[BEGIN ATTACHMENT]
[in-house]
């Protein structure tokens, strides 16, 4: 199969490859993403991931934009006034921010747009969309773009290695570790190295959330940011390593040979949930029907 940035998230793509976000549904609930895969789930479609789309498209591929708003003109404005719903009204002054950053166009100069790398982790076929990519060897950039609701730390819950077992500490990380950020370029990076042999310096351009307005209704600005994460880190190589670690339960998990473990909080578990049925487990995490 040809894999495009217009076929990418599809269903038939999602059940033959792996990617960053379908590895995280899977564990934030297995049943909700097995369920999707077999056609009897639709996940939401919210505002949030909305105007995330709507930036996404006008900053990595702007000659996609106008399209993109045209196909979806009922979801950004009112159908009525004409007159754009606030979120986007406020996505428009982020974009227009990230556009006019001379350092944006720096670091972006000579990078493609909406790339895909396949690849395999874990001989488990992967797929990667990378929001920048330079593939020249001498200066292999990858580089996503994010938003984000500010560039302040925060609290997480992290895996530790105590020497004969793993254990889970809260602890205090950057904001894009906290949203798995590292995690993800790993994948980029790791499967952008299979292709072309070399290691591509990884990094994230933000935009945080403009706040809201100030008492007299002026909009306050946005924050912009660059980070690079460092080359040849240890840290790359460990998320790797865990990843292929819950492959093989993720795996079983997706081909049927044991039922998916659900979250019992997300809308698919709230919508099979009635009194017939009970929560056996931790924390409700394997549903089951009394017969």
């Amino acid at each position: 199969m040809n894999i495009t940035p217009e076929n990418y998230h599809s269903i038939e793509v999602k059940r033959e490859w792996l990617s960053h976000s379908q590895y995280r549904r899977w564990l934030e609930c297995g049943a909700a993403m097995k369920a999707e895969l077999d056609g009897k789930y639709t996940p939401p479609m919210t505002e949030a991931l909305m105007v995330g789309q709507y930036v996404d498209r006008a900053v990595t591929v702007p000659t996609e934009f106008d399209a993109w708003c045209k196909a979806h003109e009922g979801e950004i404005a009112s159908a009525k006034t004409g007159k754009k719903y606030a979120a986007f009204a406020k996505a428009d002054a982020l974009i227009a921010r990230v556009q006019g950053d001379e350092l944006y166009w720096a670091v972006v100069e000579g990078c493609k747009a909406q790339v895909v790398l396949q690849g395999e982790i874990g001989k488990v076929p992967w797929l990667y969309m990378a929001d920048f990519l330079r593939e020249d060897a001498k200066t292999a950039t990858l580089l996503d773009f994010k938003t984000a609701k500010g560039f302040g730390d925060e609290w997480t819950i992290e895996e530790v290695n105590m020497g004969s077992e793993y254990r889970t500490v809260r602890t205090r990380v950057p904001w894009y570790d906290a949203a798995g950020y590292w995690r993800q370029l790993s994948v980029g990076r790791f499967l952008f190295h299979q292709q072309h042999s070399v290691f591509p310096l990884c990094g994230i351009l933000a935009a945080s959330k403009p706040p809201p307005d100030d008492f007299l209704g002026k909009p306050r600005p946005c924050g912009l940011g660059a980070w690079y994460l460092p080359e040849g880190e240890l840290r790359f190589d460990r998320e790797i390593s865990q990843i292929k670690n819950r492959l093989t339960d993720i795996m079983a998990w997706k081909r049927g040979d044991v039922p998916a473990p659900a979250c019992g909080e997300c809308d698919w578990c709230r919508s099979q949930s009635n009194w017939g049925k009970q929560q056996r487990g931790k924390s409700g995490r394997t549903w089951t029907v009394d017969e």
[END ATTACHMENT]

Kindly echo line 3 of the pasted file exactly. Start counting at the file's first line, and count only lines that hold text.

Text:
């Amino acid at each position: 199969m040809n894999i495009t940035p217009e076929n990418y998230h599809s269903i038939e793509v999602k059940r033959e490859w792996l990617s960053h976000s379908q590895y995280r549904r899977w564990l934030e609930c297995g049943a909700a993403m097995k369920a999707e895969l077999d056609g009897k789930y639709t996940p939401p479609m919210t505002e949030a991931l909305m105007v995330g789309q709507y930036v996404d498209r006008a900053v990595t591929v702007p000659t996609e934009f106008d399209a993109w708003c045209k196909a979806h003109e009922g979801e950004i404005a009112s159908a009525k006034t004409g007159k754009k719903y606030a979120a986007f009204a406020k996505a428009d002054a982020l974009i227009a921010r990230v556009q006019g950053d001379e350092l944006y166009w720096a670091v972006v100069e000579g990078c493609k747009a909406q790339v895909v790398l396949q690849g395999e982790i874990g001989k488990v076929p992967w797929l990667y969309m990378a929001d920048f990519l330079r593939e020249d060897a001498k200066t292999a950039t990858l580089l996503d773009f994010k938003t984000a609701k500010g560039f302040g730390d925060e609290w997480t819950i992290e895996e530790v290695n105590m020497g004969s077992e793993y254990r889970t500490v809260r602890t205090r990380v950057p904001w894009y570790d906290a949203a798995g950020y590292w995690r993800q370029l790993s994948v980029g990076r790791f499967l952008f190295h299979q292709q072309h042999s070399v290691f591509p310096l990884c990094g994230i351009l933000a935009a945080s959330k403009p706040p809201p307005d100030d008492f007299l209704g002026k909009p306050r600005p946005c924050g912009l940011g660059a980070w690079y994460l460092p080359e040849g880190e240890l840290r790359f190589d460990r998320e790797i390593s865990q990843i292929k670690n819950r492959l093989t339960d993720i795996m079983a998990w997706k081909r049927g040979d044991v039922p998916a473990p659900a979250c019992g909080e997300c809308d698919w578990c709230r919508s099979q949930s009635n009194w017939g049925k009970q929560q056996r487990g931790k924390s409700g995490r394997t549903w089951t029907v009394d017969e």